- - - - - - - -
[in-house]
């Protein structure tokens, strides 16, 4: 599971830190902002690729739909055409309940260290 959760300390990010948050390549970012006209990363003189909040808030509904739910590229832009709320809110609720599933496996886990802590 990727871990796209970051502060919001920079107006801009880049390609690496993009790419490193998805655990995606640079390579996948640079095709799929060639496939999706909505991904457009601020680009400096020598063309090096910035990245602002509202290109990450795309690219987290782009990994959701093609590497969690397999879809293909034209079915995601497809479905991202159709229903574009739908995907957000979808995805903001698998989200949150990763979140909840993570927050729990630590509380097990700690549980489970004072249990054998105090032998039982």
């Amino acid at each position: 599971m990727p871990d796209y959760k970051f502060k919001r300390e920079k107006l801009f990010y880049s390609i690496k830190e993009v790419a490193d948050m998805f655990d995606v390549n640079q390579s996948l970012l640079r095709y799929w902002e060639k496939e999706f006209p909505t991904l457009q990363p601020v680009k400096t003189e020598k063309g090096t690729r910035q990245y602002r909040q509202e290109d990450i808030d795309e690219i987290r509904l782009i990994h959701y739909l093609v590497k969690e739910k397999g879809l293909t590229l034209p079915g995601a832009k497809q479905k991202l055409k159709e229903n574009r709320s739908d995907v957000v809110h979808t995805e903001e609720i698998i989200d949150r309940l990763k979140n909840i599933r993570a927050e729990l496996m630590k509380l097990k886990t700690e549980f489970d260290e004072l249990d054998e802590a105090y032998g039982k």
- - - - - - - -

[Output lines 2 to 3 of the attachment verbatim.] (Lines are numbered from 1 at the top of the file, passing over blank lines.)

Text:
């Protein structure tokens, strides 16, 4: 599971830190902002690729739909055409309940260290 959760300390990010948050390549970012006209990363003189909040808030509904739910590229832009709320809110609720599933496996886990802590 990727871990796209970051502060919001920079107006801009880049390609690496993009790419490193998805655990995606640079390579996948640079095709799929060639496939999706909505991904457009601020680009400096020598063309090096910035990245602002509202290109990450795309690219987290782009990994959701093609590497969690397999879809293909034209079915995601497809479905991202159709229903574009739908995907957000979808995805903001698998989200949150990763979140909840993570927050729990630590509380097990700690549980489970004072249990054998105090032998039982």
């Amino acid at each position: 599971m990727p871990d796209y959760k970051f502060k919001r300390e920079k107006l801009f990010y880049s390609i690496k830190e993009v790419a490193d948050m998805f655990d995606v390549n640079q390579s996948l970012l640079r095709y799929w902002e060639k496939e999706f006209p909505t991904l457009q990363p601020v680009k400096t003189e020598k063309g090096t690729r910035q990245y602002r909040q509202e290109d990450i808030d795309e690219i987290r509904l782009i990994h959701y739909l093609v590497k969690e739910k397999g879809l293909t590229l034209p079915g995601a832009k497809q479905k991202l055409k159709e229903n574009r709320s739908d995907v957000v809110h979808t995805e903001e609720i698998i989200d949150r309940l990763k979140n909840i599933r993570a927050e729990l496996m630590k509380l097990k886990t700690e549980f489970d260290e004072l249990d054998e802590a105090y032998g039982k």